Discectomies are one of the most common surgical treatment options used to treat disc herniations. These procedures vary in their techniques and invasiveness, which causes differences in success rates, recovery time, risk factors, side effects, and more. The most common area of the spine for a discectomy is in the lower back, and these procedures are associated with a variety of risk factors and side effects in the short and long term.
What is a Discectomy?
Discectomies are performed in order to treat a disc herniation. Herniations occur when the outer fibrous layer of the intervertebral disc breaks down or tears, allowing a portion of the inner gel-like layer to leak out of the spinal column. Other common names for a disc herniation include a slipped disc, bulging disc, or prolapsed disc.
In some cases, a herniation will not cause any significant symptoms. However, the protruding part of the spinal disc could put pressure on one of the many spinal nerves surrounding the spine. A pinched spinal nerve can result in pain, tingling, numbness, or muscle weakness in the back and down the extremities. This most commonly occurs in the lower back, and the symptoms are felt in the hip and down the leg.
In most cases, more conservative non-surgical methods are often used to try to alleviate back pain. Some of these can include medications, physical therapy, or strength training. However, if these fail, you and your physician may decide that surgery is the best course of action.
A discectomy involves cutting out a portion of the disc that has herniated. This procedure can be performed in any area of the spine. Ideally, only the protruding area of the disc is removed, keeping the majority of the disc structure intact. This preserves more functionality, strength, and stability in the spine and often leads to better recovery rates.
However, some herniations are severe enough that they warrant removal of a larger portion of the intervertebral disc. When this occurs, the surgeon may need to place donor or synthetic bone graft in the space of the disc to maintain the spine’s structure. Additionally, metal hardware may be used to fuse the vertebrae together to prevent movement in that joint.
There are two main types of discectomy procedures: open and microendoscopic. Open procedures involve making a larger incision on the backside of the spine. The muscle is then split and pulled to the sides, and part of the bone must be removed to access the spinal cord. Then, the spinal nerve is pushed out of the way and the damaged portion of the disc is removed.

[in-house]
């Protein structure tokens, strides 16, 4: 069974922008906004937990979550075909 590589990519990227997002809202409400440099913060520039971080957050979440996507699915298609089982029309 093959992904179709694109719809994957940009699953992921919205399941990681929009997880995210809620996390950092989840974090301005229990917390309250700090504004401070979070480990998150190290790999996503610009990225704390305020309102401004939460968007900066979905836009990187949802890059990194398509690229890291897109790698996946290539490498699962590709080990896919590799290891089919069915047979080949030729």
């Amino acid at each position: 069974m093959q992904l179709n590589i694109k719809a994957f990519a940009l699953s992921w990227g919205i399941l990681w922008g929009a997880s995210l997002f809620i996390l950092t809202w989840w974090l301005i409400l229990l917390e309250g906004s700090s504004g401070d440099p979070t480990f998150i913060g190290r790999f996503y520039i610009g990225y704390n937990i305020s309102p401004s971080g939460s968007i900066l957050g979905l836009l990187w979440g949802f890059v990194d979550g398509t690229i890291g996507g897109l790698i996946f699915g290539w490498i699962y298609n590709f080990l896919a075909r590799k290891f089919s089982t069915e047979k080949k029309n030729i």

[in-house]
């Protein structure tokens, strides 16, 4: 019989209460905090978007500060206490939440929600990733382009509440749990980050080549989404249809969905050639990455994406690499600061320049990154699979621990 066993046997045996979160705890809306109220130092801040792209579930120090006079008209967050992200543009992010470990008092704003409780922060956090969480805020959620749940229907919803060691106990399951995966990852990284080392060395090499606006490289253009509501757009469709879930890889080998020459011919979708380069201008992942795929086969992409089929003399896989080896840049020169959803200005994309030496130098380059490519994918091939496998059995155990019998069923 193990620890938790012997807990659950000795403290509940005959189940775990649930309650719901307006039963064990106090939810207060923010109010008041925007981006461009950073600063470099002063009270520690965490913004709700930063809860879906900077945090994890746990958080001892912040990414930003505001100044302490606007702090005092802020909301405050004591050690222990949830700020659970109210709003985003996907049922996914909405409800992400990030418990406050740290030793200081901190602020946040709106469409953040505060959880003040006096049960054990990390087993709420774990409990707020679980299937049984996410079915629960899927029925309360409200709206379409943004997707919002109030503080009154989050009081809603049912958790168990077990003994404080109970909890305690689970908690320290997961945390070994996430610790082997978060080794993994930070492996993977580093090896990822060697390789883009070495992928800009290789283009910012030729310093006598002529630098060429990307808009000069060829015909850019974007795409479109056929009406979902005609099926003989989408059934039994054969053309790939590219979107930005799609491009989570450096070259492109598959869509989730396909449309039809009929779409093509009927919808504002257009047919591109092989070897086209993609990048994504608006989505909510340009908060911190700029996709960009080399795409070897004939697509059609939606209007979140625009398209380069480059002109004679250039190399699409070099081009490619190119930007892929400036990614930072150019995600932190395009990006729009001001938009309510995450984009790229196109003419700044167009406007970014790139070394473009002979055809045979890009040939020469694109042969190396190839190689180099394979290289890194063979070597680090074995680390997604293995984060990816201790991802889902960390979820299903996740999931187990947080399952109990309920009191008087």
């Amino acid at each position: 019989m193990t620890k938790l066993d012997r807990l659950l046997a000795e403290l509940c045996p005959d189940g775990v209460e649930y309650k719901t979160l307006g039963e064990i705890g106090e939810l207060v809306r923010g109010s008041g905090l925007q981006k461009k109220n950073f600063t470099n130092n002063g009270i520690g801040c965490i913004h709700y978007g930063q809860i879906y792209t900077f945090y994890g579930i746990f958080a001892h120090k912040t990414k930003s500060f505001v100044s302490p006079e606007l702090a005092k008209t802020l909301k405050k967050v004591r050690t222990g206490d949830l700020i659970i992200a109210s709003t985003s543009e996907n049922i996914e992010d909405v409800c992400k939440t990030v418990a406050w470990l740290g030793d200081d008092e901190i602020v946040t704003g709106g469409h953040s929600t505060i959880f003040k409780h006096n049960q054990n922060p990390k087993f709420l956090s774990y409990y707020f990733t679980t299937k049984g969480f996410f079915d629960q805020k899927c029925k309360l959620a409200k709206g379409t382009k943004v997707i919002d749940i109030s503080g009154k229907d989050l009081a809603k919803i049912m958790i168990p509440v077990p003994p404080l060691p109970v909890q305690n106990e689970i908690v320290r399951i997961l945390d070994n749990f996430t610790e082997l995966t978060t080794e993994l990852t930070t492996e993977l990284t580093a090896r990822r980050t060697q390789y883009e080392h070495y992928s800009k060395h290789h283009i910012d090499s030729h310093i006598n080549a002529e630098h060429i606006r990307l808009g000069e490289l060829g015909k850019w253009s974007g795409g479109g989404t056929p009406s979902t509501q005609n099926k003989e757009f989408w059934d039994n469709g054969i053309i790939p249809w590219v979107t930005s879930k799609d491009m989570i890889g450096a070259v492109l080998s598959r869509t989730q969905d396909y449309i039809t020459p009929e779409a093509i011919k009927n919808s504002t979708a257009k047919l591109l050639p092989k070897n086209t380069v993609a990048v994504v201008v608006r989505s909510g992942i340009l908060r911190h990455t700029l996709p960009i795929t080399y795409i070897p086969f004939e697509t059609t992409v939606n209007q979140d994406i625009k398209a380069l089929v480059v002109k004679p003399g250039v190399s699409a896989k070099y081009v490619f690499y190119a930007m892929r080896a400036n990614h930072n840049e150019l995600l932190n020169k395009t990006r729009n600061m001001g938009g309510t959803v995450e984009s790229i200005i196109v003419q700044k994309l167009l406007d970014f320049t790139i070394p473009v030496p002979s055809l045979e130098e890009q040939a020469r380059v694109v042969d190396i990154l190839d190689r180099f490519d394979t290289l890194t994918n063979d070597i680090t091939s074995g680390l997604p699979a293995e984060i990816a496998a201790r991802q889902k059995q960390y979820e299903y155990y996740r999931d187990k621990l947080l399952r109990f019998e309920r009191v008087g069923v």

Microendoscopic procedures are less invasive and require a smaller skin incision. Then, tubes are inserted into the incision and through the muscles to access the spinal cord. A camera is inserted into the space as well to allow the surgeon to visualize the area. The procedure is then performed in the same way, but this method results in less disruption of the muscles and tissues and may lessen recovery time and complications.
Discectomy procedures can be an alternative to Spinal Fusions and may help to alleviate pain caused by a disc herniation. However, there are also a number of risk factors and side effects that you should be aware of.
Side Effects and Risks
Following a discectomy, recovery time will be necessary. The surgical site will be painful and will need to be managed by ice and medication. You will also be unable to lift, bend, or twist for two weeks or more. Restrictions will also be placed on driving, strenuous activity, and even some daily activities. Physical therapy is often recommended as well.
During the surgery itself, there is always the possibility of high amounts of blood loss, the forming of blood clots that can occlude blood vessels, infection, and others. Due to the location of the surgery, there is a possibility for nerve damage to occur as well. If any of the spinal nerves are damaged, it can result in pain, numbness, or paralysis.
With a discectomy, there is always the risk that further spinal issues will occur and other surgeries will be required. In fact, studies have shown that the percentage of individuals requiring further surgeries is as high as 25 percent. Another study found that those that do undergo two spinal operations have a 25.1 percent likelihood to undergo more procedures in the future.
The Discseel® Procedure: An Alternative Treatment Method
Surgical procedures can be beneficial, but they also carry high costs and risk for reinjury. The Discseel® Procedure provides an alternative, non-invasive treatment option that utilizes the body’s own stem cells to address the root of the spinal pain.
Discectomy procedures do not address the root problem and simply remove the protruding disc. This leaves open the opportunity for re-herniation or other spinal issues. On the other hand, The Discseel® Procedure involves injecting tissue regenerating stem cells directly into the damaged site. The cells and a fibrin matrix can help to stop disc degeneration, repair any cracks in the spinal disc, and prevent future herniations from occurring.